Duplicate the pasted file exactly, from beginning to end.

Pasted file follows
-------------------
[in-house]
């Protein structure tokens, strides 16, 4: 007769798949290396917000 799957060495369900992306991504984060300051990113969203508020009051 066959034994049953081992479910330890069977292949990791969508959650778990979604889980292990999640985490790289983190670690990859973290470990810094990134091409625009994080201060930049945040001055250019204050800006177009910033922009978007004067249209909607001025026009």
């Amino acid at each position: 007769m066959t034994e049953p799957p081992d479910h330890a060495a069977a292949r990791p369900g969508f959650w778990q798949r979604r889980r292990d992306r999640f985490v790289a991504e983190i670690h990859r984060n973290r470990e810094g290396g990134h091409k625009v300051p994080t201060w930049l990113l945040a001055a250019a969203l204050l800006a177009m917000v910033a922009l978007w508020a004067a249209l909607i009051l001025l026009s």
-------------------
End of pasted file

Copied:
[in-house]
């Protein structure tokens, strides 16, 4: 007769798949290396917000 799957060495369900992306991504984060300051990113969203508020009051 066959034994049953081992479910330890069977292949990791969508959650778990979604889980292990999640985490790289983190670690990859973290470990810094990134091409625009994080201060930049945040001055250019204050800006177009910033922009978007004067249209909607001025026009």
């Amino acid at each position: 007769m066959t034994e049953p799957p081992d479910h330890a060495a069977a292949r990791p369900g969508f959650w778990q798949r979604r889980r292990d992306r999640f985490v790289a991504e983190i670690h990859r984060n973290r470990e810094g290396g990134h091409k625009v300051p994080t201060w930049l990113l945040a001055a250019a969203l204050l800006a177009m917000v910033a922009l978007w508020a004067a249209l909607i009051l001025l026009s």